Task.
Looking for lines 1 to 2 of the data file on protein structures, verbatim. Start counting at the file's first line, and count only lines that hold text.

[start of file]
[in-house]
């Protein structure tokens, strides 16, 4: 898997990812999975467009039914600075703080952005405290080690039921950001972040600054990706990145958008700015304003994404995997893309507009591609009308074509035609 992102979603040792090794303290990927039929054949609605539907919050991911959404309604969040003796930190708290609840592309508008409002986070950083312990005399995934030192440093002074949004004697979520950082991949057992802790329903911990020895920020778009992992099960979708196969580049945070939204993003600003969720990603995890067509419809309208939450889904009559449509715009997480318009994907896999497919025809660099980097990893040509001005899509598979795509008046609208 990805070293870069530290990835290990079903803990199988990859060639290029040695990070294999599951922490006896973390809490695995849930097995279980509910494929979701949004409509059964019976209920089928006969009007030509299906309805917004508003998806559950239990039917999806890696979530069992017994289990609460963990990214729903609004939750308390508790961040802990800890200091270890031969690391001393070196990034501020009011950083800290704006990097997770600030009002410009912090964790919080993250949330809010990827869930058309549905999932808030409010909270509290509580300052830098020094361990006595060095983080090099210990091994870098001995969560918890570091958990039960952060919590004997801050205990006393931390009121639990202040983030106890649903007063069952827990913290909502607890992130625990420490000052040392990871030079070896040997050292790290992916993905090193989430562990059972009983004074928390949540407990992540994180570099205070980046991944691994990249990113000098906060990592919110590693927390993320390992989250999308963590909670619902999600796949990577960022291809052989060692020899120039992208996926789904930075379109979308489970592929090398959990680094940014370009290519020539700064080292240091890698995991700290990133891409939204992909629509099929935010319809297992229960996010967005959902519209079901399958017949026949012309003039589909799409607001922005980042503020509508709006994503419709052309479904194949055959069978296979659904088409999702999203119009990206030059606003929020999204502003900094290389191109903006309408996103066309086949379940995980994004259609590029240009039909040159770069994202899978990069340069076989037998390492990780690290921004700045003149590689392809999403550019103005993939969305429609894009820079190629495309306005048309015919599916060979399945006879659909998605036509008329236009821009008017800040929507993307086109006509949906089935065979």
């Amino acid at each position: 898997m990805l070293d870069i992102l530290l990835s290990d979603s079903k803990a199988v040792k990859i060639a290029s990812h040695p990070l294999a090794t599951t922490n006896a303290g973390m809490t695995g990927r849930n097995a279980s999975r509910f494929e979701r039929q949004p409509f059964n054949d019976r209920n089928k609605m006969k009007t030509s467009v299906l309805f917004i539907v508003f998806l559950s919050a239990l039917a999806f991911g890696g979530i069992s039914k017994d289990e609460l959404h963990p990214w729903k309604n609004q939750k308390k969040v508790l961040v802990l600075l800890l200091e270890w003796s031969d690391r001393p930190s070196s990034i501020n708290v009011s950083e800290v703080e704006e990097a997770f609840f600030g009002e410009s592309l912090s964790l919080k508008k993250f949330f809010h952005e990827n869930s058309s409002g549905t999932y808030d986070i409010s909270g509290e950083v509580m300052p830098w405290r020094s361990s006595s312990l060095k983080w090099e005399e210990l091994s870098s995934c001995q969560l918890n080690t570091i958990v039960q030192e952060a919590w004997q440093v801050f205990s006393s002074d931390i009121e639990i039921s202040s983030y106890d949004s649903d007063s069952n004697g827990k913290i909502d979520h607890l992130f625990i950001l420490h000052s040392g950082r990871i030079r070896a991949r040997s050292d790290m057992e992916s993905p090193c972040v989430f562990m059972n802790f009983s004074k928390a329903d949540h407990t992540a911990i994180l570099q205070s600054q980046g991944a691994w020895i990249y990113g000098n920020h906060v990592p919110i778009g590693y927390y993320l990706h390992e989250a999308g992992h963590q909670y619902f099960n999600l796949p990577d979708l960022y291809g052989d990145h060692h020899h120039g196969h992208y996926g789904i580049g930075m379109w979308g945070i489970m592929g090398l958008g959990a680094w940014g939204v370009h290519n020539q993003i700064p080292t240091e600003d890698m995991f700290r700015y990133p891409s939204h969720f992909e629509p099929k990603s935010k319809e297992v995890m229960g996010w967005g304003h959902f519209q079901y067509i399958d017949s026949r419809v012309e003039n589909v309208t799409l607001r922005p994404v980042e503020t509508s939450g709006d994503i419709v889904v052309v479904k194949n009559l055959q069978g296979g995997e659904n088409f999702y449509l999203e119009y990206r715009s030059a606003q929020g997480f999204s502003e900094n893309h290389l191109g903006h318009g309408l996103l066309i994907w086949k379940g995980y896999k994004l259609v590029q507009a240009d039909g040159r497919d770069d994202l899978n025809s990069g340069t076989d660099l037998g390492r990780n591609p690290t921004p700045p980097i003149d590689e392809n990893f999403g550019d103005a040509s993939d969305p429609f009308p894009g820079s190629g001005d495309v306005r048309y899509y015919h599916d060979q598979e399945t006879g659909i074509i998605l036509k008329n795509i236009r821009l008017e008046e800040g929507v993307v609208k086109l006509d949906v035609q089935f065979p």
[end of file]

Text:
[in-house]
């Protein structure tokens, strides 16, 4: 898997990812999975467009039914600075703080952005405290080690039921950001972040600054990706990145958008700015304003994404995997893309507009591609009308074509035609 992102979603040792090794303290990927039929054949609605539907919050991911959404309604969040003796930190708290609840592309508008409002986070950083312990005399995934030192440093002074949004004697979520950082991949057992802790329903911990020895920020778009992992099960979708196969580049945070939204993003600003969720990603995890067509419809309208939450889904009559449509715009997480318009994907896999497919025809660099980097990893040509001005899509598979795509008046609208 990805070293870069530290990835290990079903803990199988990859060639290029040695990070294999599951922490006896973390809490695995849930097995279980509910494929979701949004409509059964019976209920089928006969009007030509299906309805917004508003998806559950239990039917999806890696979530069992017994289990609460963990990214729903609004939750308390508790961040802990800890200091270890031969690391001393070196990034501020009011950083800290704006990097997770600030009002410009912090964790919080993250949330809010990827869930058309549905999932808030409010909270509290509580300052830098020094361990006595060095983080090099210990091994870098001995969560918890570091958990039960952060919590004997801050205990006393931390009121639990202040983030106890649903007063069952827990913290909502607890992130625990420490000052040392990871030079070896040997050292790290992916993905090193989430562990059972009983004074928390949540407990992540994180570099205070980046991944691994990249990113000098906060990592919110590693927390993320390992989250999308963590909670619902999600796949990577960022291809052989060692020899120039992208996926789904930075379109979308489970592929090398959990680094940014370009290519020539700064080292240091890698995991700290990133891409939204992909629509099929935010319809297992229960996010967005959902519209079901399958017949026949012309003039589909799409607001922005980042503020509508709006994503419709052309479904194949055959069978296979659904088409999702999203119009990206030059606003929020999204502003900094290389191109903006309408996103066309086949379940995980994004259609590029240009039909040159770069994202899978990069340069076989037998390492990780690290921004700045003149590689392809999403550019103005993939969305429609894009820079190629495309306005048309015919599916060979399945006879659909998605036509008329236009821009008017800040929507993307086109006509949906089935065979």